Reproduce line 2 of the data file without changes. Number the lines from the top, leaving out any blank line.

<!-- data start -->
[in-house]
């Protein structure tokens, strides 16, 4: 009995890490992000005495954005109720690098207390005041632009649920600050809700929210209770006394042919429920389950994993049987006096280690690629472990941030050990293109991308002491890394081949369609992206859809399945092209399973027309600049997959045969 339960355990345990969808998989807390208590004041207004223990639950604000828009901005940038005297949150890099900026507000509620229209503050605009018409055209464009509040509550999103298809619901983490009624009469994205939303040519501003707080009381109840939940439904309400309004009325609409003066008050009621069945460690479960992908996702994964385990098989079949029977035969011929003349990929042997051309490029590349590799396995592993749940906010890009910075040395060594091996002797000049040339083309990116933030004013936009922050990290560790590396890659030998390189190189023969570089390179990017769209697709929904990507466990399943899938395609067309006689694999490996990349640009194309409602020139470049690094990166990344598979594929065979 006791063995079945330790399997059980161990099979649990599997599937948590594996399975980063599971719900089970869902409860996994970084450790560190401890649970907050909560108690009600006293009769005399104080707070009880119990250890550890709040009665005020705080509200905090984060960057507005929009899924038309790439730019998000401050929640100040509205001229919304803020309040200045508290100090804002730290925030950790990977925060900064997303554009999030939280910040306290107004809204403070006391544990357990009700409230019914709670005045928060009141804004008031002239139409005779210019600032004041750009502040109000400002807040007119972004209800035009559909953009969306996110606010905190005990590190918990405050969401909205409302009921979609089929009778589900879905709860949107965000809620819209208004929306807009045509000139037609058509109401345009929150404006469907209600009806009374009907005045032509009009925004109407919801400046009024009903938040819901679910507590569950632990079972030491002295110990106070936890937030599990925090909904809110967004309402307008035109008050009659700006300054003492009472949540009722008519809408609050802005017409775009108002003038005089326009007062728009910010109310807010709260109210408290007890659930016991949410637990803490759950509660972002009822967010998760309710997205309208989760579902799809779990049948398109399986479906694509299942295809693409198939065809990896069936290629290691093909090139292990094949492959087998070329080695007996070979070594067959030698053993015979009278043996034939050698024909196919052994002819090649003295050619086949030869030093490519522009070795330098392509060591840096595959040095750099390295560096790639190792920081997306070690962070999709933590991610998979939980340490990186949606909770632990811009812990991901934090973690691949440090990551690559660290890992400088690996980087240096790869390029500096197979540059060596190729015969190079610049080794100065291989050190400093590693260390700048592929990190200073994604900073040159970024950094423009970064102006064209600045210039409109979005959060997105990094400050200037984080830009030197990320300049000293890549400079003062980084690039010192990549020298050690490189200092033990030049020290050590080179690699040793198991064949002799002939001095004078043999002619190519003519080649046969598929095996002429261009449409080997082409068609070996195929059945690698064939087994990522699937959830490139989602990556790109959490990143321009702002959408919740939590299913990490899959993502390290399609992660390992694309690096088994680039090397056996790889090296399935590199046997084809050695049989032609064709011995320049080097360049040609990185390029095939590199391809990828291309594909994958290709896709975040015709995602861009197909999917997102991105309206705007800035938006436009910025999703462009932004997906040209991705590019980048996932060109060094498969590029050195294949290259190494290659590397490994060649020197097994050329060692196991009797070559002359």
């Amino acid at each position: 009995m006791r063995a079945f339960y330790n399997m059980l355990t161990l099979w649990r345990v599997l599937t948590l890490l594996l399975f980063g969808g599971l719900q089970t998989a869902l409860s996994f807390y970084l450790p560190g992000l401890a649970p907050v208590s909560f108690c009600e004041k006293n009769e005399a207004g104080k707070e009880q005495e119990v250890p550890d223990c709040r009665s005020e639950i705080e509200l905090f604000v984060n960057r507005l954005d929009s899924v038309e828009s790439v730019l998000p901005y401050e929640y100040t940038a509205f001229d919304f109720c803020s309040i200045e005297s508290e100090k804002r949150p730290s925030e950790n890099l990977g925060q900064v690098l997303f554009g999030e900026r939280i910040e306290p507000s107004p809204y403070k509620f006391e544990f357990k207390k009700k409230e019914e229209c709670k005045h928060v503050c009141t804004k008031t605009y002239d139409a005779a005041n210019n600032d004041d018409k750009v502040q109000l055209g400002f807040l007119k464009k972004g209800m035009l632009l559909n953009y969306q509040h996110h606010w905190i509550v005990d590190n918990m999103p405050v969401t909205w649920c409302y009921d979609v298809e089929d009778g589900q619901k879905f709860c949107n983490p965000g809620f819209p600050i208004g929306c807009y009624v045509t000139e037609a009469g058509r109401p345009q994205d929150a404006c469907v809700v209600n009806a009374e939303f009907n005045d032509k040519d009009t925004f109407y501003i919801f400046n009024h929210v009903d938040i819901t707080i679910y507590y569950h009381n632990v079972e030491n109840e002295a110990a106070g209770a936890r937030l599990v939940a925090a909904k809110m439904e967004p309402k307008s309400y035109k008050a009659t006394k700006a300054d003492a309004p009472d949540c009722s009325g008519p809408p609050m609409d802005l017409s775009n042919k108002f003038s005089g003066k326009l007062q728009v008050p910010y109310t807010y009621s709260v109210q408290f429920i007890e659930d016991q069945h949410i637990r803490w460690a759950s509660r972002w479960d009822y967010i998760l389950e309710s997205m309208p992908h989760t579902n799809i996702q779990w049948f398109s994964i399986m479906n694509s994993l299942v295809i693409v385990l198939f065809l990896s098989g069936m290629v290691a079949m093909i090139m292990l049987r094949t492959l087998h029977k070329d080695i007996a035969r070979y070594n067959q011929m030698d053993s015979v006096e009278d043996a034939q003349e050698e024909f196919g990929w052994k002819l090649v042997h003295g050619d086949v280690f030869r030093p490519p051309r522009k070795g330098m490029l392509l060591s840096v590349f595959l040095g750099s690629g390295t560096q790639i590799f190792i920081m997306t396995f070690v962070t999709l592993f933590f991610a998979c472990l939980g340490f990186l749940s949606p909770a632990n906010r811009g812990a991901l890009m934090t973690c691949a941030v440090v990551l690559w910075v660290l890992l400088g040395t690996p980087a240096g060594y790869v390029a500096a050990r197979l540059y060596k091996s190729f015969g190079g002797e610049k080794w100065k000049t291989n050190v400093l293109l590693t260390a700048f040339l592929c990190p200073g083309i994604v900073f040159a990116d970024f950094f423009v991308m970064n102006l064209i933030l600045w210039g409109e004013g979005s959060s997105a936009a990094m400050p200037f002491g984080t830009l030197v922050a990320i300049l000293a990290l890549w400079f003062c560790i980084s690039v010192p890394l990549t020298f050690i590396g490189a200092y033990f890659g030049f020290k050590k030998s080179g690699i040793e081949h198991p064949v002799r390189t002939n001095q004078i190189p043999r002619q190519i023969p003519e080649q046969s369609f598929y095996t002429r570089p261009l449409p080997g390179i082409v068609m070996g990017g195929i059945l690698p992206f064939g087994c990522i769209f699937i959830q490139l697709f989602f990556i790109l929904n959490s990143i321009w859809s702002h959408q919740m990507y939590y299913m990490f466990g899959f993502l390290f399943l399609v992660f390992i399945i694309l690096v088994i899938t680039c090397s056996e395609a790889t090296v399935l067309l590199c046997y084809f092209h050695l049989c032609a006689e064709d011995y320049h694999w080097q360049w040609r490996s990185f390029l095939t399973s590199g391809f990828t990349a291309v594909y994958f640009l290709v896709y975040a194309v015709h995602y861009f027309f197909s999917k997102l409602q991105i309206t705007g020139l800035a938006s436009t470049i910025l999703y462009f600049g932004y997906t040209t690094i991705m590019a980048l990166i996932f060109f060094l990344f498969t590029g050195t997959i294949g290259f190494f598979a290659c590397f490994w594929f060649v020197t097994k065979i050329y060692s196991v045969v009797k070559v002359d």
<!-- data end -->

């Protein structure tokens, strides 16, 4: 009995890490992000005495954005109720690098207390005041632009649920600050809700929210209770006394042919429920389950994993049987006096280690690629472990941030050990293109991308002491890394081949369609992206859809399945092209399973027309600049997959045969 339960355990345990969808998989807390208590004041207004223990639950604000828009901005940038005297949150890099900026507000509620229209503050605009018409055209464009509040509550999103298809619901983490009624009469994205939303040519501003707080009381109840939940439904309400309004009325609409003066008050009621069945460690479960992908996702994964385990098989079949029977035969011929003349990929042997051309490029590349590799396995592993749940906010890009910075040395060594091996002797000049040339083309990116933030004013936009922050990290560790590396890659030998390189190189023969570089390179990017769209697709929904990507466990399943899938395609067309006689694999490996990349640009194309409602020139470049690094990166990344598979594929065979 006791063995079945330790399997059980161990099979649990599997599937948590594996399975980063599971719900089970869902409860996994970084450790560190401890649970907050909560108690009600006293009769005399104080707070009880119990250890550890709040009665005020705080509200905090984060960057507005929009899924038309790439730019998000401050929640100040509205001229919304803020309040200045508290100090804002730290925030950790990977925060900064997303554009999030939280910040306290107004809204403070006391544990357990009700409230019914709670005045928060009141804004008031002239139409005779210019600032004041750009502040109000400002807040007119972004209800035009559909953009969306996110606010905190005990590190918990405050969401909205409302009921979609089929009778589900879905709860949107965000809620819209208004929306807009045509000139037609058509109401345009929150404006469907209600009806009374009907005045032509009009925004109407919801400046009024009903938040819901679910507590569950632990079972030491002295110990106070936890937030599990925090909904809110967004309402307008035109008050009659700006300054003492009472949540009722008519809408609050802005017409775009108002003038005089326009007062728009910010109310807010709260109210408290007890659930016991949410637990803490759950509660972002009822967010998760309710997205309208989760579902799809779990049948398109399986479906694509299942295809693409198939065809990896069936290629290691093909090139292990094949492959087998070329080695007996070979070594067959030698053993015979009278043996034939050698024909196919052994002819090649003295050619086949030869030093490519522009070795330098392509060591840096595959040095750099390295560096790639190792920081997306070690962070999709933590991610998979939980340490990186949606909770632990811009812990991901934090973690691949440090990551690559660290890992400088690996980087240096790869390029500096197979540059060596190729015969190079610049080794100065291989050190400093590693260390700048592929990190200073994604900073040159970024950094423009970064102006064209600045210039409109979005959060997105990094400050200037984080830009030197990320300049000293890549400079003062980084690039010192990549020298050690490189200092033990030049020290050590080179690699040793198991064949002799002939001095004078043999002619190519003519080649046969598929095996002429261009449409080997082409068609070996195929059945690698064939087994990522699937959830490139989602990556790109959490990143321009702002959408919740939590299913990490899959993502390290399609992660390992694309690096088994680039090397056996790889090296399935590199046997084809050695049989032609064709011995320049080097360049040609990185390029095939590199391809990828291309594909994958290709896709975040015709995602861009197909999917997102991105309206705007800035938006436009910025999703462009932004997906040209991705590019980048996932060109060094498969590029050195294949290259190494290659590397490994060649020197097994050329060692196991009797070559002359």